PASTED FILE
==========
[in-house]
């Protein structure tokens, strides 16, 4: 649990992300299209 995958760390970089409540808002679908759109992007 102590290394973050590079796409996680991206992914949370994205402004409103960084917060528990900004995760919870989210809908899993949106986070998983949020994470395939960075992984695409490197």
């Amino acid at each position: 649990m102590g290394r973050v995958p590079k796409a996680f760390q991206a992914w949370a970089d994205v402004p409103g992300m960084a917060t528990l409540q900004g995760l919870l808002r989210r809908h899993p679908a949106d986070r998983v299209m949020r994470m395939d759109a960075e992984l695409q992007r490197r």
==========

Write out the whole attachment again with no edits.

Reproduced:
[in-house]
């Protein structure tokens, strides 16, 4: 649990992300299209 995958760390970089409540808002679908759109992007 102590290394973050590079796409996680991206992914949370994205402004409103960084917060528990900004995760919870989210809908899993949106986070998983949020994470395939960075992984695409490197």
């Amino acid at each position: 649990m102590g290394r973050v995958p590079k796409a996680f760390q991206a992914w949370a970089d994205v402004p409103g992300m960084a917060t528990l409540q900004g995760l919870l808002r989210r809908h899993p679908a949106d986070r998983v299209m949020r994470m395939d759109a960075e992984l695409q992007r490197r």